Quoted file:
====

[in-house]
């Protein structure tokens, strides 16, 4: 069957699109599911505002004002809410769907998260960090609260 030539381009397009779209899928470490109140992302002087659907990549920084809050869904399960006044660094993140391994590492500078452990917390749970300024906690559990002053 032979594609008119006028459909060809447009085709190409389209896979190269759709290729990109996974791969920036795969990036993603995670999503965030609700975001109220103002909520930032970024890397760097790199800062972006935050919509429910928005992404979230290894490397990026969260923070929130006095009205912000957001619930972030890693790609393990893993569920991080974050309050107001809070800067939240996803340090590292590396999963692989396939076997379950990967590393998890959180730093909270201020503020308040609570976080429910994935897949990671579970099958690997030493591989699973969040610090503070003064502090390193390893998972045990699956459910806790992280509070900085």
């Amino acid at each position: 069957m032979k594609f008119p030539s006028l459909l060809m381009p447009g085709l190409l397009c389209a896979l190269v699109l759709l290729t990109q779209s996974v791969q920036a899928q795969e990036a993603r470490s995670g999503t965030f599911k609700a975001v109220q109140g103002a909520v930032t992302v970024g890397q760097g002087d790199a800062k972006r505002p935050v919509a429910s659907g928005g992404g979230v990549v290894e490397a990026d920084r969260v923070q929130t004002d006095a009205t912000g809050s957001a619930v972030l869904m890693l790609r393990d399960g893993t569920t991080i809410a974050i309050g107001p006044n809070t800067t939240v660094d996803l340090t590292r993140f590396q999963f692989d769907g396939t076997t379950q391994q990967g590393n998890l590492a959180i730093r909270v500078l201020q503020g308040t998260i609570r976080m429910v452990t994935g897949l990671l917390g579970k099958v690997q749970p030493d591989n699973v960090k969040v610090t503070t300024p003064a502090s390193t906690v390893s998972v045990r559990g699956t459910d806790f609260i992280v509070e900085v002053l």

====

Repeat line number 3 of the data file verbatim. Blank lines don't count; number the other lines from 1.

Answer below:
């Amino acid at each position: 069957m032979k594609f008119p030539s006028l459909l060809m381009p447009g085709l190409l397009c389209a896979l190269v699109l759709l290729t990109q779209s996974v791969q920036a899928q795969e990036a993603r470490s995670g999503t965030f599911k609700a975001v109220q109140g103002a909520v930032t992302v970024g890397q760097g002087d790199a800062k972006r505002p935050v919509a429910s659907g928005g992404g979230v990549v290894e490397a990026d920084r969260v923070q929130t004002d006095a009205t912000g809050s957001a619930v972030l869904m890693l790609r393990d399960g893993t569920t991080i809410a974050i309050g107001p006044n809070t800067t939240v660094d996803l340090t590292r993140f590396q999963f692989d769907g396939t076997t379950q391994q990967g590393n998890l590492a959180i730093r909270v500078l201020q503020g308040t998260i609570r976080m429910v452990t994935g897949l990671l917390g579970k099958v690997q749970p030493d591989n699973v960090k969040v610090t503070t300024p003064a502090s390193t906690v390893s998972v045990r559990g699956t459910d806790f609260i992280v509070e900085v002053l």